Veterans Day (as well as other patriotic holidays) haven’t looked quite the same in Mount Joy since Harold Billow’s passing on May 17, 2022. Billow, who was born in 1922 and became a resident of Mount Joy six years later, commemorated such days by filling the front yard of his home with 87 American flags.
The gesture paid homage to the 87 men who lost their lives in the Malmedy Massacre. Billow was regarded as the last-known survivor of the massacre that took place on December 17, 1944. Following the previous day’s Battle of the Bulge, 120 American soldiers were captured by the Germans. Instead of sending them to a POW camp, the Germans rounded up the men and executed them using pistols and machine guns. Eighty immediately died. To make certain the deed was complete, the Germans moved among the bodies and took aim on anyone who appeared to have life left in their bodies.
Harold Billow somehow survived. In an article that appeared in LNP, he shared that he lay face down in the snow for hours, daring not to breathe for fear evidence of his exhalations would be seen in the frigid air. Finally, as evening set in, another survivor beseeched the others to make a run for safety. Doing so, they made their way to a café at the Baugnez Crossroads (Belgium) but were warned German soldiers were on the premises. Billow sought safety in a hedgerow and figuring they would provide the best protection (at one point gunfire erupted), he made his way out of the area. He ultimately encountered some friendly faces when he crossed paths with the 285th Field Artillery Battalion.
Incredibly, December 17 came to represent happier times for Billow. After Malmedy, he was transferred to a post in England. That’s where he met and married Vera Waller. They were married on December 17, 1945, one year to the day on which he escaped death.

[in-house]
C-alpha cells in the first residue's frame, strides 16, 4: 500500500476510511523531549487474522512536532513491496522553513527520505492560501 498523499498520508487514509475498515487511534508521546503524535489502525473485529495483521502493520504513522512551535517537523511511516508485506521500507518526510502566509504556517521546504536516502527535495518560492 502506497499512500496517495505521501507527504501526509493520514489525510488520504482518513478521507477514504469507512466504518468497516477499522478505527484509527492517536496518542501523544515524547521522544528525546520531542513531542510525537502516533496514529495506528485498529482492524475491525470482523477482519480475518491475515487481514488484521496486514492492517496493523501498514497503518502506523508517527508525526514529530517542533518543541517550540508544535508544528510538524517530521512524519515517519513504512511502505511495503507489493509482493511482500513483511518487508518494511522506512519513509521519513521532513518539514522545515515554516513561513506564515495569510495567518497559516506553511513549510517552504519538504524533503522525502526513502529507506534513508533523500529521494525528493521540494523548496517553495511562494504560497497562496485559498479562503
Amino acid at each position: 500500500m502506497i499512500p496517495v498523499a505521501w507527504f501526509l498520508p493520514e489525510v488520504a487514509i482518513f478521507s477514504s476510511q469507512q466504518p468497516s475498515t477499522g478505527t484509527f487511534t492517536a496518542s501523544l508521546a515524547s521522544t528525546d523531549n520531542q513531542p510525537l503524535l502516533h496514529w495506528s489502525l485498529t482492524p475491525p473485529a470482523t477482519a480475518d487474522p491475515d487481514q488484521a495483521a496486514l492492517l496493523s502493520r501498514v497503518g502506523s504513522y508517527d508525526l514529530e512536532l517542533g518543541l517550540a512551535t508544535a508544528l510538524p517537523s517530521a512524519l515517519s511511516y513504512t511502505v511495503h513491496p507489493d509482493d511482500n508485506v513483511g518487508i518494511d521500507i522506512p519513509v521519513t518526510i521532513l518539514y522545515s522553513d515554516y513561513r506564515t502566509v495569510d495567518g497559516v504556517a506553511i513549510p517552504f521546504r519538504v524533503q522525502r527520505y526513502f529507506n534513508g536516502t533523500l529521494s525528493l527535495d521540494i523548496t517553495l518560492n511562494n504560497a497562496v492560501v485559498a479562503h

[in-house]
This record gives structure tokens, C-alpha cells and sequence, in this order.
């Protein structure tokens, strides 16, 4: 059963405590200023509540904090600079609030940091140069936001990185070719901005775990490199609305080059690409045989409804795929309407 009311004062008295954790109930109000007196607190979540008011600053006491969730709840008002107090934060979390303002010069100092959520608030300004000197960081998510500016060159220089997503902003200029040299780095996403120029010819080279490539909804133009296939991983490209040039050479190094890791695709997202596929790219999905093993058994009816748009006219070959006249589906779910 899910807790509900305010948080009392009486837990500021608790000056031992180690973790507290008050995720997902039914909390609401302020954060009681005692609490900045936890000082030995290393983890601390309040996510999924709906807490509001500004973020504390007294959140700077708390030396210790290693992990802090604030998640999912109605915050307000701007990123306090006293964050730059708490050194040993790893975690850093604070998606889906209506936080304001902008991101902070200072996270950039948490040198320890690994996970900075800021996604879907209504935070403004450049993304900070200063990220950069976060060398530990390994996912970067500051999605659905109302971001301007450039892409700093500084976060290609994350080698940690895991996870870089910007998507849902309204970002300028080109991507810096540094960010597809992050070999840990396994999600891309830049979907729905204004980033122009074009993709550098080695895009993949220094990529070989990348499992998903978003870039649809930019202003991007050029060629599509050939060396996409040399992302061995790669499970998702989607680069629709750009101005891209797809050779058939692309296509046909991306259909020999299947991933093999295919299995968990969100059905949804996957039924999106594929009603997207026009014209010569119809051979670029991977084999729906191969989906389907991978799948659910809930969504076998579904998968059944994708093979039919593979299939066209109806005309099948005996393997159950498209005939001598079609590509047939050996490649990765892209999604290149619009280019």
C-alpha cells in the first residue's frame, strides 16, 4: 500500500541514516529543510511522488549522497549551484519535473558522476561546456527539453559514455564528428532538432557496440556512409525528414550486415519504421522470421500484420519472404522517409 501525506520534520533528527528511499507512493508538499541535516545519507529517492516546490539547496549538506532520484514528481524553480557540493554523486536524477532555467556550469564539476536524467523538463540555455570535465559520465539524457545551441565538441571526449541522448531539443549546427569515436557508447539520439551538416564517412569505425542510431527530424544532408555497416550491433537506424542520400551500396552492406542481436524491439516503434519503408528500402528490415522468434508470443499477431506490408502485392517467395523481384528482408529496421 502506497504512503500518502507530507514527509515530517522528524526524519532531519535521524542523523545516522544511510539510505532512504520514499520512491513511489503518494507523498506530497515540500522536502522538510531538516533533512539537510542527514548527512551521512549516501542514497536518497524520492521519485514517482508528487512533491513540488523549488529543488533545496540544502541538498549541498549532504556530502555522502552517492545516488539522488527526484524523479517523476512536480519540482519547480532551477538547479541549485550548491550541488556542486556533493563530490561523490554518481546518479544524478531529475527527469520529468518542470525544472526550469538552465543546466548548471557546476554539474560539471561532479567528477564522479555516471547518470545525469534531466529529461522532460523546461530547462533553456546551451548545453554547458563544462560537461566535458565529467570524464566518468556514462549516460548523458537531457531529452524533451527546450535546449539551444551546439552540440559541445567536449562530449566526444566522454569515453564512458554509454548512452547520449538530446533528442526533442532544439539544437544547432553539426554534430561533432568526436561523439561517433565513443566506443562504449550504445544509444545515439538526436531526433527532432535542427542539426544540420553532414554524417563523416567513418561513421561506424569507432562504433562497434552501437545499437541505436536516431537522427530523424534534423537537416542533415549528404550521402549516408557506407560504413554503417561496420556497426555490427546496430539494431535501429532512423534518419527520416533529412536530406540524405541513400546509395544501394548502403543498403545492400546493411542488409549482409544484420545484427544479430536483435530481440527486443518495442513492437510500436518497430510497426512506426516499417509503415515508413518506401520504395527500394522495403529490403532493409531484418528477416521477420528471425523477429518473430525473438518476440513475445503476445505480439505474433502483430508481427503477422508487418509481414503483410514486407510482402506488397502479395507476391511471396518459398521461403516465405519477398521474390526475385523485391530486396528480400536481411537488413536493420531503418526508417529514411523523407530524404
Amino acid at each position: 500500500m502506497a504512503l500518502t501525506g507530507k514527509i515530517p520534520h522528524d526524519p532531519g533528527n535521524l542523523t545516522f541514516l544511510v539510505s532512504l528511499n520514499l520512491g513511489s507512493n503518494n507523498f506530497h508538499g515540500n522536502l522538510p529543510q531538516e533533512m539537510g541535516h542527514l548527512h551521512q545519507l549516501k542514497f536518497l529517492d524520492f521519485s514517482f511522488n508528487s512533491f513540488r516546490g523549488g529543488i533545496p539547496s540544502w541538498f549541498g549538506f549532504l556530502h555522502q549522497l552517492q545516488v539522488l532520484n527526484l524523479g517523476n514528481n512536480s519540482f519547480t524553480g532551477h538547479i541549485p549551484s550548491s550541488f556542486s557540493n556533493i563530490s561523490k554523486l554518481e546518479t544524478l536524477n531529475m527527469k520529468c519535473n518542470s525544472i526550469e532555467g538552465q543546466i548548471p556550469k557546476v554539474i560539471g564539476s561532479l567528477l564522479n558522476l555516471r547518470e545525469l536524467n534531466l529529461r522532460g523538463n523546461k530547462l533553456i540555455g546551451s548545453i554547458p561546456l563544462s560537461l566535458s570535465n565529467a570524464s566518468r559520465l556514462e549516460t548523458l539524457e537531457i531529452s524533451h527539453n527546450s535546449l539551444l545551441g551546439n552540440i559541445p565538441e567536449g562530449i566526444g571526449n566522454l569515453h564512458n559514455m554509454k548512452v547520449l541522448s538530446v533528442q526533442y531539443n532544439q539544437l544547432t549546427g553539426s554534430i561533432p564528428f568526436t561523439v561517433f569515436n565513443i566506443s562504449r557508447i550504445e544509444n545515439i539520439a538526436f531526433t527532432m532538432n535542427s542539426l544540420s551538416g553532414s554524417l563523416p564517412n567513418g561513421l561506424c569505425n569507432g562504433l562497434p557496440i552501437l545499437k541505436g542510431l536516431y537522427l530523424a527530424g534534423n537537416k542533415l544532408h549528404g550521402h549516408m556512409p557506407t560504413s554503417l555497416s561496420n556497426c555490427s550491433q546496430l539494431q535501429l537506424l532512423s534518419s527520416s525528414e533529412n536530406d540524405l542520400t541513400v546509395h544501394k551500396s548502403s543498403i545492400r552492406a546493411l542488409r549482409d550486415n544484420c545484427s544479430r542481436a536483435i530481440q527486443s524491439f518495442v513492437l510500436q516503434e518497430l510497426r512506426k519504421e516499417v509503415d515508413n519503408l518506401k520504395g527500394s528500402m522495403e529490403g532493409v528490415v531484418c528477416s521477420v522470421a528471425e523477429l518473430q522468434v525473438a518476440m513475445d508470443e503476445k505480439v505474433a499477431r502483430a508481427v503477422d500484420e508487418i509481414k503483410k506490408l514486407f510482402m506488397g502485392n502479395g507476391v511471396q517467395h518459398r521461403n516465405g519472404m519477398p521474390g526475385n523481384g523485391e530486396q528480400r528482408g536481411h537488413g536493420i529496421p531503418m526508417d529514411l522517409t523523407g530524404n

Harold Billow’s legacy has been honored in several ways. In April, the post office in Mount Joy was named in his honor. For Memorial Day, the Mount Joy Area Historical Society honored Billow by carrying on his tradition of displaying flags at his home. An area in front of the organization’s headquarters was planted with 87 flags, as well as signage that explained their significance.
The service of other veterans is also honored in Mount Joy through the Hometown Heroes Banner Program. This nationwide program began as a grassroots effort spearheaded by Pennsylvania resident, Ruth Stonesifer, who lost her son, Kristofor, in 2001. As a Gold Star Mother, she wanted to make people aware of the sacrifices that are made to ensure our freedoms.
Working with Rileighs, a Pennsylvania-based banner company, the Hometown Heroes banners were created. The first banners – 140 in all – were raised in Harrisburg in 2007. Today, towns across America use the banners to honor military members/veterans, first responders and medical personnel. In Lancaster County, the banners can be seen in Mount Joy, Marietta, Mountville, Quarryville and East Petersburg. Funding is typically provided by families, organizations and donations.